The authors conducted a study of primary care physicians in the province of Quebec to ascertain their patterns of preventive practice with respect to cancer in four anatomic sites: breast, cervix, colon-rectum, and lung. They further explored the data set to elicit the determinants of the patterns of preventive practice. Scales were constructed encompassing practice behaviors for each type of cancer, continuing education intensity, knowledge, and belief. The content of these scales was delineated through factor analysis and their reliability assessed using Cronbach's alpha. Other variables were also considered in the conceptual model. Bivariate analysis and multivariate techniques were used. The models tested contained many significant interaction terms. A limited number of the first-order interactions was explored for each of the dependent variables. Different patterns emerged for each cancer type. Mode of reimbursement, continuing education, gender of physician, provider-related barriers to prevention, and knowledge were found to be the major predictors of prevention scores for the cancers studied, but their relative importance varied according to each cancer. The importance of better understanding the determinants of physician behaviors is emphasized and the existence of several possible explanatory models suggested.
Although oral replacement with high doses of vitamin B12 is both effective and safe for the treatment of B12 deficiency, little is known about patients' views concerning the acceptability and effectiveness of oral B12. We investigated patient perspectives on switching from injection to oral B12 therapy.
This study involved a quantitative arm using questionnaires and a qualitative arm using semi-structured interviews, both to assess patient views on injection and oral therapy. Patients were also offered a six-month trial of oral B12 therapy. One hundred and thirty-three patients who receive regular B12 injections were included from three family practice units (two hospital-based academic clinics and one community health centre clinic) in Toronto.
Seventy-three percent (63/86) of respondents were willing to try oral B12. In a multivariate analysis, patient factors associated with a "willingness to switch" to oral B12 included being able to get to the clinic in less than 30 minutes (OR 9.3, 95% CI 2.2-40.0), and believing that frequent visits to the health care provider (OR 5.4, 95% CI 1.1-26.6) or the increased costs to the health care system (OR 16.7, 95% CI 1.5-184.2) were disadvantages of injection B12. Fifty-five patients attempted oral therapy and 52 patients returned the final questionnaire. Of those who tried oral therapy, 76% (39/51) were satisfied and 71% (39/55) wished to permanently switch. Factors associated with permanently switching to oral therapy included believing that the frequent visits to the health care provider (OR 35.4, 95% CI 2.9-432.7) and travel/parking costs (OR 8.7, 95% CI 1.2-65.3) were disadvantages of injection B12. Interview participants consistently cited convenience as an advantage of oral therapy.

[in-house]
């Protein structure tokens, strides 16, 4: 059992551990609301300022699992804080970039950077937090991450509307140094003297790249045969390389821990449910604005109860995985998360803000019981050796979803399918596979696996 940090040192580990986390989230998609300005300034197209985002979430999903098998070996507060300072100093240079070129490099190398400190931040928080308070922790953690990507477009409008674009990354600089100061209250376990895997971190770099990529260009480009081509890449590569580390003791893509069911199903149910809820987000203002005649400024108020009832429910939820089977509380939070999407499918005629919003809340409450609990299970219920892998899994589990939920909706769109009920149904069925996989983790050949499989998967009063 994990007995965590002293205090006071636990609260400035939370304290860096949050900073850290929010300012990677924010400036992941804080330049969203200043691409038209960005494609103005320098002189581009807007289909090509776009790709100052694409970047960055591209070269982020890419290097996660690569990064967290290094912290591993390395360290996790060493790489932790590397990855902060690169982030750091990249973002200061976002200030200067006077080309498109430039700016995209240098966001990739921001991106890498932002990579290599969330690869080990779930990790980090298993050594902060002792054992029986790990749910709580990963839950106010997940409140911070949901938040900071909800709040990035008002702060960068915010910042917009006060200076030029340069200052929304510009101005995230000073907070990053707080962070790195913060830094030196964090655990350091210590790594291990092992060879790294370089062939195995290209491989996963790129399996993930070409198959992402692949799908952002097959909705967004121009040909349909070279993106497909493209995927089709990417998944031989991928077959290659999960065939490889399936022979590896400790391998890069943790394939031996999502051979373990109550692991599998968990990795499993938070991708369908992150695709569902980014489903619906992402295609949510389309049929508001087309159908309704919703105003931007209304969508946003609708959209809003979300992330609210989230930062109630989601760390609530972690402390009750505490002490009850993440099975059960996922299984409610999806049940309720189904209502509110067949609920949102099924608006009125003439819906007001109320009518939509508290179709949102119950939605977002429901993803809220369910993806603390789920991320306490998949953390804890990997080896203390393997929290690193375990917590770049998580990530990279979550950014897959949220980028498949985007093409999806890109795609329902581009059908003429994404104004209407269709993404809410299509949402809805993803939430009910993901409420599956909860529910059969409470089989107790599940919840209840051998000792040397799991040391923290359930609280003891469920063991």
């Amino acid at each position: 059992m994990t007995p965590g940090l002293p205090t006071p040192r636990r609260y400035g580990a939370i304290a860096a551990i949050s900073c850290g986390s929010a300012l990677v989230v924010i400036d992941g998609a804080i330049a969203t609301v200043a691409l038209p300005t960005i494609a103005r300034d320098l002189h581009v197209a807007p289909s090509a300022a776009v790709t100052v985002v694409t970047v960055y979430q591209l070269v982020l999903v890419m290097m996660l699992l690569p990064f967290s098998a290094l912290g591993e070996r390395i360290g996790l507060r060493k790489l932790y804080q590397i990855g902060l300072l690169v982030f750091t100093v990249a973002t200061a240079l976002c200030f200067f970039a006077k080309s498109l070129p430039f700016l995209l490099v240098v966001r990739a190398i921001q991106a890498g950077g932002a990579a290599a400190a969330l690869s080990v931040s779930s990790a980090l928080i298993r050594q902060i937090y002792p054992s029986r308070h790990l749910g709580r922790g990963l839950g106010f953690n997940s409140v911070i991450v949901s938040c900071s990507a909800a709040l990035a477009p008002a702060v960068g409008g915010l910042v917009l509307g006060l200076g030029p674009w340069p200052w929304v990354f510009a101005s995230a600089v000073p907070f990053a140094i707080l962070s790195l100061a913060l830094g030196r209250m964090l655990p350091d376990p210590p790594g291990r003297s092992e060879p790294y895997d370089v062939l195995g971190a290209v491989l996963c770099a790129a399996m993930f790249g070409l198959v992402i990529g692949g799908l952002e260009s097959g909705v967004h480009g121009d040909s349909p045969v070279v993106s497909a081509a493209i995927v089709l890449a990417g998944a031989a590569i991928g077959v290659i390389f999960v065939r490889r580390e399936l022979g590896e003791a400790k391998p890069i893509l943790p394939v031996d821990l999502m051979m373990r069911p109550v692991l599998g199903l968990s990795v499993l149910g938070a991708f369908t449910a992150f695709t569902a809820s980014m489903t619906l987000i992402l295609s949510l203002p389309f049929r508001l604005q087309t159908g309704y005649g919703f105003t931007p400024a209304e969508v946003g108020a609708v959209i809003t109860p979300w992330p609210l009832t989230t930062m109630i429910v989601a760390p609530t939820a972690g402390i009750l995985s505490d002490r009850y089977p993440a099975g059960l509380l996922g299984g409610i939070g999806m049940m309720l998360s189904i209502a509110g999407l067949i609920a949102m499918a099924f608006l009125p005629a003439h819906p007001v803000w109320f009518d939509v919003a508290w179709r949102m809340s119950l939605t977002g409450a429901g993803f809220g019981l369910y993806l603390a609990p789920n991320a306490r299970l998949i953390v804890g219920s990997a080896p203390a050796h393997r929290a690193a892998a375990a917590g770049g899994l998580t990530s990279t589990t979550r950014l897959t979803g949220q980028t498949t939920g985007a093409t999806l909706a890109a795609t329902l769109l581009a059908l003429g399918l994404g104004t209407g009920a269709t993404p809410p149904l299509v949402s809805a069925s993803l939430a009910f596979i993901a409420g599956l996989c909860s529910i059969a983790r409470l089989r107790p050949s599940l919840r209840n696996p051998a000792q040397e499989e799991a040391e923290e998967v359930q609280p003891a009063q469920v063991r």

Switching patients from injection to oral B12 is both feasible and acceptable to patients. Oral B12 supplementation is well received largely due to increased convenience. Clinicians should offer oral B12 therapy to their patients who are currently receiving injections, and newly diagnosed B12-deficient patients who can tolerate and are compliant with oral medications should be offered oral supplementation.
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There is a gap between prescribed asthma medication and diagnosed asthma in children and adolescents. However, few studies have explored this issue among adults, where asthma medication is also used for the treatment of chronic obstructive pulmonary disease (COPD). The aim of this study was to examine the relationship between prescribing of medications indicated for asthma and COPD and the recorded diagnosis for these conditions.
In a register-based study, individuals prescribed a medication indicated for asthma and COPD during 2004-2005 (Group A; n = 14 101) and patients with diagnoses of asthma or COPD recorded during 2000-2005 (Group B; n = 12 328) were identified from primary health care centers in Skaraborg, Sweden. From a 5% random sample of the medication users (n = 670), the written medical records were accessed.
prevalence of medication and diagnoses, reasons for prescription.
type and number of prescribed drugs and performance of peak expiratory flow or spirometry.
Medications indicated for asthma and COPD was prescribed to 5.6% of the population in primary care (n = 14 101). Among them, an asthma diagnosis was recorded for 5876 individuals (42%), 1116 (8%) were diagnosed with COPD and 545 (4%) had both diagnoses. The remaining 6564 individuals (46%) were lacking a recorded diagnosis. The gap between diagnosis and medication was present in all age-groups. Medication was used as a diagnostic tool among 30% of the undiagnosed patients and prescribed off-label for 54%. Missed recording of ICD-codes for existing asthma or COPD accounted for 16%.
There was a large discrepancy between prescribing of medication and the prevalence of diagnosed asthma and COPD. Consequently, the prevalence of prescriptions of medications indicated for asthma and COPD should not be used to estimate the prevalence of these conditions. Medication was used both as a diagnostic tool and in an off-label manner. Therefore, the prescribing of medications for asthma and COPD does not adhere to national clinical guidelines. More efforts should be made to improve the prescribing of medication indicated for asthma and COPD so that they align with current guidelines.